Hardy Geraniums, also known as Cranesbill, are a diverse group of plants and are some of the most tolerant and long-lived perennials you could grow. Happy in any position, Geranium plants are great for filling tricky areas of the garden such as dry shade or deep shade. These low-maintenance perennials provide colour over a long period in the summer and are beloved by bees. Flowers are generally white, pink, purple or blue and growth habits range from trailing or spreading, to taller, clump-forming varieties. Grow Geraniums as ground cover, edging or to fill gaps in herbaceous and shrub borders.
5. Salvia nemorosa
A hardy perennial, Salvia nemorosa is a prolific flowering plant producing purple flower spikes in abundance from summer to autumn, giving a long season of interest. These bright purple flowers are highly attractive to bees and as with most sage plants the grey-green foliage is strongly aromatic when rubbed or brushed against. Originating from hot, dry areas Salvia plants are superb for hot and sunny borders, and have good drought tolerance once established. A wonderful upright accent, Salvia works well as part of a mixed border or grown with grasses.
Phlox is a diverse genus of plants, the perennial species of which are popular for their bright, showy, and often highly fragrant flowers which are produced from late spring through to autumn. Phlox paniculata, one of the best known Phlox plants for herbaceous borders, is an upright perennial bearing dense clusters of fragrant flowers atop tall stems, which are excellent for cutting. Phlox flowers are mainly pink, purple or white and some plants have variegated foliage which adds further interest to the garden. For ground cover or rockeries try growing Phlox subulata (Moss Phlox), a dense, evergreen perennial producing a mass of flowers from late spring to early summer. There are even phlox that love a shadier position such as Phlox divaricata (Blue Phlox) and Phlox stolonifera (Creeping Phlox) so you’re sure to find one to suit your garden!
Also known as Helen’s Flower, Heleniums are long-flowering, reliable perennial plants that thrive in moist soil and a sunny spot. With a range of hot colours available, from red to burnt orange and bright yellow these fiery plants work well as part of a late summer border, contrasting with rich purples and deep pinks. Helenium flowers are borne in abundance from midsummer to early autumn on bushy, upright growth. The elegant flowers have protruding central florets surrounded by a ‘skirt’ of petals, and are very attractive to bees and butterflies. Grow Heleniums as a lively addition to herbaceous borders or try planting them with ornamental grasses for a prairie-style look. Heleniums make a great cut flower too.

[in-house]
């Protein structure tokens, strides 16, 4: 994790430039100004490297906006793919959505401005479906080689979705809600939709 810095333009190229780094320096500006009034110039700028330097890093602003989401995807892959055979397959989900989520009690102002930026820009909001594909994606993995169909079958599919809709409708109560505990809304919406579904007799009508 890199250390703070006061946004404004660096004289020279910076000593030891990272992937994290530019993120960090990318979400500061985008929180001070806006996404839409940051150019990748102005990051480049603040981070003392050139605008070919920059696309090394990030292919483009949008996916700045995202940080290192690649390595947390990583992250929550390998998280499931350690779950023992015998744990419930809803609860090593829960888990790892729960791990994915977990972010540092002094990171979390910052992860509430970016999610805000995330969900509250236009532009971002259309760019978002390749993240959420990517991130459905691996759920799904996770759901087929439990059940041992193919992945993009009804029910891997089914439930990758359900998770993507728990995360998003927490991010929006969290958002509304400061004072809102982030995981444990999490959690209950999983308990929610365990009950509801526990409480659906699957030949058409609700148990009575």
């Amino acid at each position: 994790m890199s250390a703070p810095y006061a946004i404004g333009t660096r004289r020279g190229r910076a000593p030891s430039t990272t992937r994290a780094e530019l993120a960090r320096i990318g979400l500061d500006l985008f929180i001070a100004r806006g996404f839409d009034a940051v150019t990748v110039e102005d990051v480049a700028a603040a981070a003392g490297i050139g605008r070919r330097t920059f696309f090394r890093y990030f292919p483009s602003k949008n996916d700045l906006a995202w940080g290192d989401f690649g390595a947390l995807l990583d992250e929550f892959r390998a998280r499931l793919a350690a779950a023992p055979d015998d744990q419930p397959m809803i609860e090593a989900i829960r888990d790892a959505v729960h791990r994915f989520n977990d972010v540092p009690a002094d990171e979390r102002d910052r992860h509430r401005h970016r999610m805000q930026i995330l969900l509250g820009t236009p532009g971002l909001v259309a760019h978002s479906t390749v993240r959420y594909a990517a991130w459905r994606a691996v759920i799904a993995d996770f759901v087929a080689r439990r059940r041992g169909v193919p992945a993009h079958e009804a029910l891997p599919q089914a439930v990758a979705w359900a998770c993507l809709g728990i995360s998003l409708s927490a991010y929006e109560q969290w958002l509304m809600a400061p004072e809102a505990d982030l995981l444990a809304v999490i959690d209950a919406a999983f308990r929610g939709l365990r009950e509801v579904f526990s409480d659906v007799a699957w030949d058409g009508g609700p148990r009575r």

From large border carnations to dainty pinks, Dianthus plants are a versatile addition to the garden, best known for their silver-grey foliage, frilly double blooms and deliciously sweet clove fragrance. Easy to grow in a sunny spot, Dianthus plants are an essential addition to cottage gardens. Grow alpine pinks such as Dianthus deltoides in a rock garden, raised bed, in patio containers or as ground cover. These tough little perennials cope well with windy and salty coastal conditions. Grow the larger pinks and carnations in beds, borders and patio containers. Dianthus flowers are brilliant for cutting, often lasting 3 weeks in a vase!
9. Japanese Anemone
Japanese Anemones (Anemone x hybrida) are stunning performers in late summer and autumn when many other plants have fizzled out. Masses of large, bright, simple blooms, which are attractive to bees, are produced on elegant branching stems high above mounds of green, palmate foliage. Growing up to 1.5m tall they are superb for adding height to the back of borders, although more compact varieties are available to suit any planting scheme. Grow Japanese Anemones in fertile, sunny or semi-shaded borders. They work well as part of a cottage garden theme or grown in woodland gardens.
A valuable addition to summer borders, Penstemons flower continuously from June right up until the first frosts. Elegant stems are smothered in tubular-bell-shaped flowers, similar in appearance to foxgloves, and come in a range of bright colours and patterns. These easy-to-grow perennials are attractive to bees and look fabulous planted in groups where they knit together to form sheets of colour. Tall Penstemon plants work well in the middle of mixed or herbaceous borders, lending an informal cottage-garden feel to the planting; or grow the dwarf varieties at the front of borders or in patio containers.